San Francisco

“Being and Passage: Photographs by William R. Hawken”

David Cole Gallery

To ask whether photography is an art is as meaningless as it would be to ask if painting or sculpture are arts; but it makes very good sense to ask if a particular photographer is an artist. In the case of Bill Hawken the answer is clearly yes.

This photographer has a straightfor­ward concept of means and ends––technically and esthetically. Like Edward Weston, he believes in settling pretty much for one film, one developer, one paper––and then exploiting the bejesus out of the combination, which from total familiarity with every step, he is in a position to do. Thus Hawken is free to use his eyes and his brain as the im­pulse moves him––which, luckily, is in a direction of felicity: one that is strikingly congruent with present-day art as a whole, and particularly so with a trend in the Bay Region too diverse to be called a school (thank God for that) and yet plainly recognizable by its common denominators. Like a dozen other creators in these parts (by no means only photographers––painters and sculptors are in the majority) Haw­ken is aware of weather, time and geography––not to the exclusion of the human element, which has become so introverted in modern art as a whole, but, by the very act of denying its supremacy, to its actual enhancement. (I could not love me, Dear, so much, loved I not Nature more.)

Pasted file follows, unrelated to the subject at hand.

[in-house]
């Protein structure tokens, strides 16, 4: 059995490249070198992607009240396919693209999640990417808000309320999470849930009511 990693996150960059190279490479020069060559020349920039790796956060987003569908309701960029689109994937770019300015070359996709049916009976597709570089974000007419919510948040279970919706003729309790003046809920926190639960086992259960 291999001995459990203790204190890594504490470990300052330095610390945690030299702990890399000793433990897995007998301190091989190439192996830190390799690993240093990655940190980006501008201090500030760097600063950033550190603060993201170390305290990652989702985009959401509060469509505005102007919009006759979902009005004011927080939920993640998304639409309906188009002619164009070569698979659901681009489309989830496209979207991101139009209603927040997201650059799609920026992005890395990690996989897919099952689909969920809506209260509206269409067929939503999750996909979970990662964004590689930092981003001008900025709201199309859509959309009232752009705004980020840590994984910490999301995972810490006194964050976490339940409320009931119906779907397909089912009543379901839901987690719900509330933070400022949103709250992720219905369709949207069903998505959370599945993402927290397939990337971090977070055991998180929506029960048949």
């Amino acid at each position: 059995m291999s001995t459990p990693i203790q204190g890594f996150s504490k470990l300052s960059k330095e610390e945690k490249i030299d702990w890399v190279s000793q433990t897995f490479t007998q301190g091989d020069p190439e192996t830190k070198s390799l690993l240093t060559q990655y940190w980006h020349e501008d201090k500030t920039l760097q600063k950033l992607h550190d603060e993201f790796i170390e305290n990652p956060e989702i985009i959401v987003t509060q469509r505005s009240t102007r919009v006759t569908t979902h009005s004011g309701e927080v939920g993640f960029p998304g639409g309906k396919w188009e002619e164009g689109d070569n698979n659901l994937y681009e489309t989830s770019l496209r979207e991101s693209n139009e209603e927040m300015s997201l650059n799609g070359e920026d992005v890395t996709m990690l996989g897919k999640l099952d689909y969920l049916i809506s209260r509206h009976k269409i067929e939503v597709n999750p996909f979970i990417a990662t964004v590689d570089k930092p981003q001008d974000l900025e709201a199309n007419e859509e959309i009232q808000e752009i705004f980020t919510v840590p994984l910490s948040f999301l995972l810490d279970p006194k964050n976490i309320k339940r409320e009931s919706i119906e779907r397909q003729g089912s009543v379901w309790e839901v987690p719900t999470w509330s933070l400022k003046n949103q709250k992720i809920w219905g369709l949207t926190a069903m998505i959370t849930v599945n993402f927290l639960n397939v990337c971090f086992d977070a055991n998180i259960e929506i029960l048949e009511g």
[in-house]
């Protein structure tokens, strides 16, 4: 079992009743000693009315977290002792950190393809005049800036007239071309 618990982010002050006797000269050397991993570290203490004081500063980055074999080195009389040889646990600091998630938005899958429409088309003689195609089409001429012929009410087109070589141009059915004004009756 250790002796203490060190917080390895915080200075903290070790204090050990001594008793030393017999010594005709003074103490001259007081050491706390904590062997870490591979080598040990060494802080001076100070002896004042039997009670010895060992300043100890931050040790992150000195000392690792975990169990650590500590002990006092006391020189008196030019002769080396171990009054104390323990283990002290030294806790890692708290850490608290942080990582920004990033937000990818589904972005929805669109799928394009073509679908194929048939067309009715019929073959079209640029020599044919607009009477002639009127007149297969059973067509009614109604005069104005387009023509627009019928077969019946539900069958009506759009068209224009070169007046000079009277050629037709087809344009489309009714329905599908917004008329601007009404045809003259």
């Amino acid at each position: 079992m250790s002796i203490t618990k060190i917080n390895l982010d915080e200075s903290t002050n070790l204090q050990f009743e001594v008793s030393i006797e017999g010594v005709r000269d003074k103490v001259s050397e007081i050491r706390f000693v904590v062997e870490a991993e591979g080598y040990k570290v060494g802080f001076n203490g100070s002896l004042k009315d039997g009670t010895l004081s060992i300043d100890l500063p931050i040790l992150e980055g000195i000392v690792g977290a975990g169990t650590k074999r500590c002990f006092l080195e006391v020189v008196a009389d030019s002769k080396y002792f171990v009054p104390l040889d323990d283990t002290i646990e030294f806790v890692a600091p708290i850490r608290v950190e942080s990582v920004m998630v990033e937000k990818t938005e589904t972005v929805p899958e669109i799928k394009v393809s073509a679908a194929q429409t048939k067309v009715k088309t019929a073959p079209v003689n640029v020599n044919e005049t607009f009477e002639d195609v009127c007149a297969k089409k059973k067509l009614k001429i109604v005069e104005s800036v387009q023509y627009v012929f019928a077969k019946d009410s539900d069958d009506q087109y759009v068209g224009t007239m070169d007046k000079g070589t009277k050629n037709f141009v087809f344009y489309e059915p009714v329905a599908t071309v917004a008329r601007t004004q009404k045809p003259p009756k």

There has been a pitfall for photog­raphers in the temptation to be ab­stract, as such talented painters as Kline and Pollock were abstract. But where a rich paint-surface can bear the burden of non-objective forms, the photographic print, as regards its own special weight and quality, seems to be at its best when there is no hanky-­panky about the thing at which the camera is pointed. Hawken realizes this: he uses undisguised subject-mat­ter as conventional for the photographer as pears and guitars were for the early cubists: paint peeling on wood, sea­weed tangles, split faces of rock. But it is neither the picturesque in his mat­ter, nor on the other hand a “trompe l’oeil” parallelism with abstract-expres­sionist painting, that interests him. Rather (again like the analytical cu­bists) he composes within a shallow real space afforded him by usually quite recognizable surfaces in relief, which yet hint at recessions of unde­finable depth. In the “dernier cri” of art, Bill Hawken’s work is perhaps near­est to the discovery of the real object as a plastic means: “assemblage” is the term to which we seem to be committed, and which will have to serve till a better one makes its appearance.

John Bax­ter